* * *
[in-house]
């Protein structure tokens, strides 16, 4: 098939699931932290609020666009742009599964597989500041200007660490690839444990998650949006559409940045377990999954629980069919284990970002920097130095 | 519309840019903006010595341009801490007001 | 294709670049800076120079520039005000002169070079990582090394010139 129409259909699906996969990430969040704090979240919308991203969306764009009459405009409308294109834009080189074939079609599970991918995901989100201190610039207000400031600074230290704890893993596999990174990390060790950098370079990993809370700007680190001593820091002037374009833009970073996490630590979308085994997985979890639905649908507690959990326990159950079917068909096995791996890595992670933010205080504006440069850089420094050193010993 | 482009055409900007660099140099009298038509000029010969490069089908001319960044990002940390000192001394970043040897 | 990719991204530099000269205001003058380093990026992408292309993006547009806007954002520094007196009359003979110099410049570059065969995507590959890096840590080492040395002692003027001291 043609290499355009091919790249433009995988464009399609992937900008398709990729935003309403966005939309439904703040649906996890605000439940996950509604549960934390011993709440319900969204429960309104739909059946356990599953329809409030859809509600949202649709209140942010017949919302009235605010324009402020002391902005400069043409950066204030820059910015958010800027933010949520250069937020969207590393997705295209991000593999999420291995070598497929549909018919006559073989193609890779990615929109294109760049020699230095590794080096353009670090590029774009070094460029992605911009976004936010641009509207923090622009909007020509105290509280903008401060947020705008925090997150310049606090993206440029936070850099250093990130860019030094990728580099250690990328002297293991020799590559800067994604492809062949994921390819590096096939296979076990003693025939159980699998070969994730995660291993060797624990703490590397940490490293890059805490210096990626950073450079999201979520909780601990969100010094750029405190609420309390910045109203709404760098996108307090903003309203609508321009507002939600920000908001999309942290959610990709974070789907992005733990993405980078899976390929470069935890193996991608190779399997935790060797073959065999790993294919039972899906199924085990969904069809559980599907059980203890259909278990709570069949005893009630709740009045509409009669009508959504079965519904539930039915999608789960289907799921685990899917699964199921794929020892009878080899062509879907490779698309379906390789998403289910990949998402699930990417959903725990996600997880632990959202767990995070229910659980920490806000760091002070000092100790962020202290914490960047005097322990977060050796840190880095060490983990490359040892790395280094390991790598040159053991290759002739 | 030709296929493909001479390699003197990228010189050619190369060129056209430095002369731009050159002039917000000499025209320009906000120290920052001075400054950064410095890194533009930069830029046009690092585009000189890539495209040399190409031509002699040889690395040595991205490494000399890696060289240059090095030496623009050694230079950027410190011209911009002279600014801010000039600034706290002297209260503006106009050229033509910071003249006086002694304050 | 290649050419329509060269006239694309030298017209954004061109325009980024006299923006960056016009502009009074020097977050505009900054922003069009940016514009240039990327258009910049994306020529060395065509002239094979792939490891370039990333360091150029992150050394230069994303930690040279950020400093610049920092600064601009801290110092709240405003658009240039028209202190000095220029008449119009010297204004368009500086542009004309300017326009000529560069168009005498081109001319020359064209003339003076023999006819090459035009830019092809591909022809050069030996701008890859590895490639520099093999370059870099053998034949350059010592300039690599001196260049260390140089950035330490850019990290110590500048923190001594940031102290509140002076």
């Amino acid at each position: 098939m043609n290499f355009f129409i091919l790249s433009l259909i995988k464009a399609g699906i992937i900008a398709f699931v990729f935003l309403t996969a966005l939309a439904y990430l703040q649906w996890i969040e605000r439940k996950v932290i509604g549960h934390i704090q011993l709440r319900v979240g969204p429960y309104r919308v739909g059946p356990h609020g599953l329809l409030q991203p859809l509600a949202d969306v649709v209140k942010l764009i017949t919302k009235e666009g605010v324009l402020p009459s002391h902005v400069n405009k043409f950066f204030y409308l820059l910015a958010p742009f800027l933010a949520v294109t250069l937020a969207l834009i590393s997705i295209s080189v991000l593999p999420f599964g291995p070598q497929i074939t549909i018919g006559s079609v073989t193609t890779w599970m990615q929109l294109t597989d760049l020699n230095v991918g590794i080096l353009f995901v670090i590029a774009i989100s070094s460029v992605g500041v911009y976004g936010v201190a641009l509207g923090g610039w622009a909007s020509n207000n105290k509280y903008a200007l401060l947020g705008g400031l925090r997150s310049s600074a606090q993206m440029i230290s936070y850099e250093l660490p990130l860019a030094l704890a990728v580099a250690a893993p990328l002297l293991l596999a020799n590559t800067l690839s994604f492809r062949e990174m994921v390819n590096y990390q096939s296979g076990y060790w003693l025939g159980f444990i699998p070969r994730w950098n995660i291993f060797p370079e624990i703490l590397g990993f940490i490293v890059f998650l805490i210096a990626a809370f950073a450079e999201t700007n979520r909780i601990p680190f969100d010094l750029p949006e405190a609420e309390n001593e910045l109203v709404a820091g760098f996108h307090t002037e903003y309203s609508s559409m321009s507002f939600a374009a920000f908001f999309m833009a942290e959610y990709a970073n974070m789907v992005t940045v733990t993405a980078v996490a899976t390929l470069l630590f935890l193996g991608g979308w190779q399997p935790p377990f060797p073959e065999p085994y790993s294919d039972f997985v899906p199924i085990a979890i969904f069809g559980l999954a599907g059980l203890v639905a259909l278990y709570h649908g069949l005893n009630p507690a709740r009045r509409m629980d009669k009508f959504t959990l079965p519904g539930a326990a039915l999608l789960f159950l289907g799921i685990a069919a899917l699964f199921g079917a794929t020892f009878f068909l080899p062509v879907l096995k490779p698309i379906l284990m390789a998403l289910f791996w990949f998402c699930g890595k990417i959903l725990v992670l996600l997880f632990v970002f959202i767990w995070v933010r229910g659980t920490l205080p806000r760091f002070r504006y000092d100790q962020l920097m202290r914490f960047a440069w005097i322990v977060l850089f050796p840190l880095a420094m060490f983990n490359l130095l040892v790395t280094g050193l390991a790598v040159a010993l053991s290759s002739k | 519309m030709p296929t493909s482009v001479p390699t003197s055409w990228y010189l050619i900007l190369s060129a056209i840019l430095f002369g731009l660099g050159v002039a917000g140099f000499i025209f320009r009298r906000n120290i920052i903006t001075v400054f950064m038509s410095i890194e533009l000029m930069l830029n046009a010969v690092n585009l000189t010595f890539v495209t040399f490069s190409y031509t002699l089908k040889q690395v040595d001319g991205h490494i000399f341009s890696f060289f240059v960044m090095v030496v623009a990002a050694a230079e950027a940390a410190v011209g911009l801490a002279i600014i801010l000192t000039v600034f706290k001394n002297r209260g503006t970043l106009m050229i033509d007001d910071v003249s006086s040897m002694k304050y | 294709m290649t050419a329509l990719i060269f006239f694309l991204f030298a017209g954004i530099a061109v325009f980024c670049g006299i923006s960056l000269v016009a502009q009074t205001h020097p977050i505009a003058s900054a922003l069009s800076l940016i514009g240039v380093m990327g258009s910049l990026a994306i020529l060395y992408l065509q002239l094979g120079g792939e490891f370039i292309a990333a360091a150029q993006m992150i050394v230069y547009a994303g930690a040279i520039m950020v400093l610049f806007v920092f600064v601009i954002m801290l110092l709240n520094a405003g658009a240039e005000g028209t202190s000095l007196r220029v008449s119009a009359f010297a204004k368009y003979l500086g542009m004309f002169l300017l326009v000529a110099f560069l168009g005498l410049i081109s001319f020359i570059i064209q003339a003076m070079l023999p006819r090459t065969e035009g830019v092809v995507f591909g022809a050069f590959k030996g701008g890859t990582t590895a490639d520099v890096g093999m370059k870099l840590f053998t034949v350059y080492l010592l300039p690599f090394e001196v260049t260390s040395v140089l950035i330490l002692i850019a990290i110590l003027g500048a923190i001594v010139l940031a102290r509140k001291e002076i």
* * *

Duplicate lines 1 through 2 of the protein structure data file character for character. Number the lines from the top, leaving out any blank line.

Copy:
[in-house]
């Protein structure tokens, strides 16, 4: 098939699931932290609020666009742009599964597989500041200007660490690839444990998650949006559409940045377990999954629980069919284990970002920097130095 | 519309840019903006010595341009801490007001 | 294709670049800076120079520039005000002169070079990582090394010139 129409259909699906996969990430969040704090979240919308991203969306764009009459405009409308294109834009080189074939079609599970991918995901989100201190610039207000400031600074230290704890893993596999990174990390060790950098370079990993809370700007680190001593820091002037374009833009970073996490630590979308085994997985979890639905649908507690959990326990159950079917068909096995791996890595992670933010205080504006440069850089420094050193010993 | 482009055409900007660099140099009298038509000029010969490069089908001319960044990002940390000192001394970043040897 | 990719991204530099000269205001003058380093990026992408292309993006547009806007954002520094007196009359003979110099410049570059065969995507590959890096840590080492040395002692003027001291 043609290499355009091919790249433009995988464009399609992937900008398709990729935003309403966005939309439904703040649906996890605000439940996950509604549960934390011993709440319900969204429960309104739909059946356990599953329809409030859809509600949202649709209140942010017949919302009235605010324009402020002391902005400069043409950066204030820059910015958010800027933010949520250069937020969207590393997705295209991000593999999420291995070598497929549909018919006559073989193609890779990615929109294109760049020699230095590794080096353009670090590029774009070094460029992605911009976004936010641009509207923090622009909007020509105290509280903008401060947020705008925090997150310049606090993206440029936070850099250093990130860019030094990728580099250690990328002297293991020799590559800067994604492809062949994921390819590096096939296979076990003693025939159980699998070969994730995660291993060797624990703490590397940490490293890059805490210096990626950073450079999201979520909780601990969100010094750029405190609420309390910045109203709404760098996108307090903003309203609508321009507002939600920000908001999309942290959610990709974070789907992005733990993405980078899976390929470069935890193996991608190779399997935790060797073959065999790993294919039972899906199924085990969904069809559980599907059980203890259909278990709570069949005893009630709740009045509409009669009508959504079965519904539930039915999608789960289907799921685990899917699964199921794929020892009878080899062509879907490779698309379906390789998403289910990949998402699930990417959903725990996600997880632990959202767990995070229910659980920490806000760091002070000092100790962020202290914490960047005097322990977060050796840190880095060490983990490359040892790395280094390991790598040159053991290759002739 | 030709296929493909001479390699003197990228010189050619190369060129056209430095002369731009050159002039917000000499025209320009906000120290920052001075400054950064410095890194533009930069830029046009690092585009000189890539495209040399190409031509002699040889690395040595991205490494000399890696060289240059090095030496623009050694230079950027410190011209911009002279600014801010000039600034706290002297209260503006106009050229033509910071003249006086002694304050 | 290649050419329509060269006239694309030298017209954004061109325009980024006299923006960056016009502009009074020097977050505009900054922003069009940016514009240039990327258009910049994306020529060395065509002239094979792939490891370039990333360091150029992150050394230069994303930690040279950020400093610049920092600064601009801290110092709240405003658009240039028209202190000095220029008449119009010297204004368009500086542009004309300017326009000529560069168009005498081109001319020359064209003339003076023999006819090459035009830019092809591909022809050069030996701008890859590895490639520099093999370059870099053998034949350059010592300039690599001196260049260390140089950035330490850019990290110590500048923190001594940031102290509140002076």